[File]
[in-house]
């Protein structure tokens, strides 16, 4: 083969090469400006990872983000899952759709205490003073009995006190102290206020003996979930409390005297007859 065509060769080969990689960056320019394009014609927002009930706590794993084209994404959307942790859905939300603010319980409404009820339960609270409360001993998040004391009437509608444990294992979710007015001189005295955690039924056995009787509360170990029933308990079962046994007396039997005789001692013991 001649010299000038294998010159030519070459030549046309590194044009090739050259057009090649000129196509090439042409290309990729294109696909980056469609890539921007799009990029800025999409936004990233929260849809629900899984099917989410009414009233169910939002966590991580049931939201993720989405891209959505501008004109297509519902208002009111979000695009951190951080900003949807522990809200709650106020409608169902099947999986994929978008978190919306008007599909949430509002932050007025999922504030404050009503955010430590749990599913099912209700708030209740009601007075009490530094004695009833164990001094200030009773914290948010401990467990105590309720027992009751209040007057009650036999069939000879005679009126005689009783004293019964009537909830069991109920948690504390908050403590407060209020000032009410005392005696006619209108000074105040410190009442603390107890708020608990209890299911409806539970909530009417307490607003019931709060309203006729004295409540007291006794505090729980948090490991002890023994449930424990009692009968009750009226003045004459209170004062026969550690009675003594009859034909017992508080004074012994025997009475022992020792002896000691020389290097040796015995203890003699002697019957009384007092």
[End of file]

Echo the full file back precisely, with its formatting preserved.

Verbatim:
[in-house]
């Protein structure tokens, strides 16, 4: 083969090469400006990872983000899952759709205490003073009995006190102290206020003996979930409390005297007859 065509060769080969990689960056320019394009014609927002009930706590794993084209994404959307942790859905939300603010319980409404009820339960609270409360001993998040004391009437509608444990294992979710007015001189005295955690039924056995009787509360170990029933308990079962046994007396039997005789001692013991 001649010299000038294998010159030519070459030549046309590194044009090739050259057009090649000129196509090439042409290309990729294109696909980056469609890539921007799009990029800025999409936004990233929260849809629900899984099917989410009414009233169910939002966590991580049931939201993720989405891209959505501008004109297509519902208002009111979000695009951190951080900003949807522990809200709650106020409608169902099947999986994929978008978190919306008007599909949430509002932050007025999922504030404050009503955010430590749990599913099912209700708030209740009601007075009490530094004695009833164990001094200030009773914290948010401990467990105590309720027992009751209040007057009650036999069939000879005679009126005689009783004293019964009537909830069991109920948690504390908050403590407060209020000032009410005392005696006619209108000074105040410190009442603390107890708020608990209890299911409806539970909530009417307490607003019931709060309203006729004295409540007291006794505090729980948090490991002890023994449930424990009692009968009750009226003045004459209170004062026969550690009675003594009859034909017992508080004074012994025997009475022992020792002896000691020389290097040796015995203890003699002697019957009384007092």